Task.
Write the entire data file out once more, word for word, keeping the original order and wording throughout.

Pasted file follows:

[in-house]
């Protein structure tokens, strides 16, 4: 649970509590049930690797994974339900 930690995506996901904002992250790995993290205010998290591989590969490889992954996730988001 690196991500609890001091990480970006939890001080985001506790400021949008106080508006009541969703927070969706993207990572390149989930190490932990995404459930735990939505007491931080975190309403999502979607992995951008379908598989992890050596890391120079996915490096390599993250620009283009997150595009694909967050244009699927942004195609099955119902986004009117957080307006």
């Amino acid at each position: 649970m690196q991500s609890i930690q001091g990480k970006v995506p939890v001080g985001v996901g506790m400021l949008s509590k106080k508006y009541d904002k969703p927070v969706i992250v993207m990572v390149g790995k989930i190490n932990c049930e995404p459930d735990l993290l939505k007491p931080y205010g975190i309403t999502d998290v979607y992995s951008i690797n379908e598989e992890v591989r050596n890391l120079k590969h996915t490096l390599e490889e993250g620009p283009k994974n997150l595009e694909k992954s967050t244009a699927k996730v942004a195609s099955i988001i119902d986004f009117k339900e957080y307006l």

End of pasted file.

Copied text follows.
[in-house]
């Protein structure tokens, strides 16, 4: 649970509590049930690797994974339900 930690995506996901904002992250790995993290205010998290591989590969490889992954996730988001 690196991500609890001091990480970006939890001080985001506790400021949008106080508006009541969703927070969706993207990572390149989930190490932990995404459930735990939505007491931080975190309403999502979607992995951008379908598989992890050596890391120079996915490096390599993250620009283009997150595009694909967050244009699927942004195609099955119902986004009117957080307006």
């Amino acid at each position: 649970m690196q991500s609890i930690q001091g990480k970006v995506p939890v001080g985001v996901g506790m400021l949008s509590k106080k508006y009541d904002k969703p927070v969706i992250v993207m990572v390149g790995k989930i190490n932990c049930e995404p459930d735990l993290l939505k007491p931080y205010g975190i309403t999502d998290v979607y992995s951008i690797n379908e598989e992890v591989r050596n890391l120079k590969h996915t490096l390599e490889e993250g620009p283009k994974n997150l595009e694909k992954s967050t244009a699927k996730v942004a195609s099955i988001i119902d986004f009117k339900e957080y307006l």